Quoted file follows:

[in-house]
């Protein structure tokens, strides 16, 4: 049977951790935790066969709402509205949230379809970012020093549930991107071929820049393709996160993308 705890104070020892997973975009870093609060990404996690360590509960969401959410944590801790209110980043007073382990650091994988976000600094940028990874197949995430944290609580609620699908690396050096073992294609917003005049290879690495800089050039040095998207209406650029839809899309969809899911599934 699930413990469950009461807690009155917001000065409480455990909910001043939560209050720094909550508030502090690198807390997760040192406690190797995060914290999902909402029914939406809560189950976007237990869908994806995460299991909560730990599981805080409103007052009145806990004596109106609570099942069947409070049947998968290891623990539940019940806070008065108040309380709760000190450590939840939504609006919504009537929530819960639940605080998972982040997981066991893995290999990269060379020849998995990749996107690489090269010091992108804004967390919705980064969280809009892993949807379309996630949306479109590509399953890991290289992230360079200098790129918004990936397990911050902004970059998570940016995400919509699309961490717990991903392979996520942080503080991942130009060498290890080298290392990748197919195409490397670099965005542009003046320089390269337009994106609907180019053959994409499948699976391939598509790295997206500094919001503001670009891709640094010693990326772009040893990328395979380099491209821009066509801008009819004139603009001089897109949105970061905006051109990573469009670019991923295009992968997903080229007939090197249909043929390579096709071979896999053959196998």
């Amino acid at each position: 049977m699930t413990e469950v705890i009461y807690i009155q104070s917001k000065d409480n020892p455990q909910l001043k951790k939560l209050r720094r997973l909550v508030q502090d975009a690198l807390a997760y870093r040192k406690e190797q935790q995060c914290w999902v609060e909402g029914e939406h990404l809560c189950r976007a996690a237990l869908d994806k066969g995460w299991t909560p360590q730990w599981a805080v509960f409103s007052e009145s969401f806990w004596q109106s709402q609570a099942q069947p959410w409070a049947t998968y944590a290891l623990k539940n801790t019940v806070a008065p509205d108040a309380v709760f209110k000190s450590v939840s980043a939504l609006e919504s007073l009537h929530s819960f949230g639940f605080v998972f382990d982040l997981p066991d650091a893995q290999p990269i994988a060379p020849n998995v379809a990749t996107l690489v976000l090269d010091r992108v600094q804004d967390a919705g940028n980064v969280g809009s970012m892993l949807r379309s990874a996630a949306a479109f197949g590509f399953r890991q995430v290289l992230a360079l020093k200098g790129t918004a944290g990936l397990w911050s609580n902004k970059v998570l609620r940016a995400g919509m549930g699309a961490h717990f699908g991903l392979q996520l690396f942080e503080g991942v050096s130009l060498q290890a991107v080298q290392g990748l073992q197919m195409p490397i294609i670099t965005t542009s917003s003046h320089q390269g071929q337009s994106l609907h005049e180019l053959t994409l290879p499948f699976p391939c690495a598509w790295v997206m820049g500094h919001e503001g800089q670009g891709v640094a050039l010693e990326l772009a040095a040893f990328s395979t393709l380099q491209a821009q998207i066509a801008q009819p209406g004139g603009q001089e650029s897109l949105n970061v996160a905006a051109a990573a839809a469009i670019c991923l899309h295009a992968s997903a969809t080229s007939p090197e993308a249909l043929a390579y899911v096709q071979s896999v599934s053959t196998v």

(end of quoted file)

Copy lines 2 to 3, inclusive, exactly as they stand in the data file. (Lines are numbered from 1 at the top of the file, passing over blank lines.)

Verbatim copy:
């Protein structure tokens, strides 16, 4: 049977951790935790066969709402509205949230379809970012020093549930991107071929820049393709996160993308 705890104070020892997973975009870093609060990404996690360590509960969401959410944590801790209110980043007073382990650091994988976000600094940028990874197949995430944290609580609620699908690396050096073992294609917003005049290879690495800089050039040095998207209406650029839809899309969809899911599934 699930413990469950009461807690009155917001000065409480455990909910001043939560209050720094909550508030502090690198807390997760040192406690190797995060914290999902909402029914939406809560189950976007237990869908994806995460299991909560730990599981805080409103007052009145806990004596109106609570099942069947409070049947998968290891623990539940019940806070008065108040309380709760000190450590939840939504609006919504009537929530819960639940605080998972982040997981066991893995290999990269060379020849998995990749996107690489090269010091992108804004967390919705980064969280809009892993949807379309996630949306479109590509399953890991290289992230360079200098790129918004990936397990911050902004970059998570940016995400919509699309961490717990991903392979996520942080503080991942130009060498290890080298290392990748197919195409490397670099965005542009003046320089390269337009994106609907180019053959994409499948699976391939598509790295997206500094919001503001670009891709640094010693990326772009040893990328395979380099491209821009066509801008009819004139603009001089897109949105970061905006051109990573469009670019991923295009992968997903080229007939090197249909043929390579096709071979896999053959196998």
């Amino acid at each position: 049977m699930t413990e469950v705890i009461y807690i009155q104070s917001k000065d409480n020892p455990q909910l001043k951790k939560l209050r720094r997973l909550v508030q502090d975009a690198l807390a997760y870093r040192k406690e190797q935790q995060c914290w999902v609060e909402g029914e939406h990404l809560c189950r976007a996690a237990l869908d994806k066969g995460w299991t909560p360590q730990w599981a805080v509960f409103s007052e009145s969401f806990w004596q109106s709402q609570a099942q069947p959410w409070a049947t998968y944590a290891l623990k539940n801790t019940v806070a008065p509205d108040a309380v709760f209110k000190s450590v939840s980043a939504l609006e919504s007073l009537h929530s819960f949230g639940f605080v998972f382990d982040l997981p066991d650091a893995q290999p990269i994988a060379p020849n998995v379809a990749t996107l690489v976000l090269d010091r992108v600094q804004d967390a919705g940028n980064v969280g809009s970012m892993l949807r379309s990874a996630a949306a479109f197949g590509f399953r890991q995430v290289l992230a360079l020093k200098g790129t918004a944290g990936l397990w911050s609580n902004k970059v998570l609620r940016a995400g919509m549930g699309a961490h717990f699908g991903l392979q996520l690396f942080e503080g991942v050096s130009l060498q290890a991107v080298q290392g990748l073992q197919m195409p490397i294609i670099t965005t542009s917003s003046h320089q390269g071929q337009s994106l609907h005049e180019l053959t994409l290879p499948f699976p391939c690495a598509w790295v997206m820049g500094h919001e503001g800089q670009g891709v640094a050039l010693e990326l772009a040095a040893f990328s395979t393709l380099q491209a821009q998207i066509a801008q009819p209406g004139g603009q001089e650029s897109l949105n970061v996160a905006a051109a990573a839809a469009i670019c991923l899309h295009a992968s997903a969809t080229s007939p090197e993308a249909l043929a390579y899911v096709q071979s896999v599934s053959t196998v």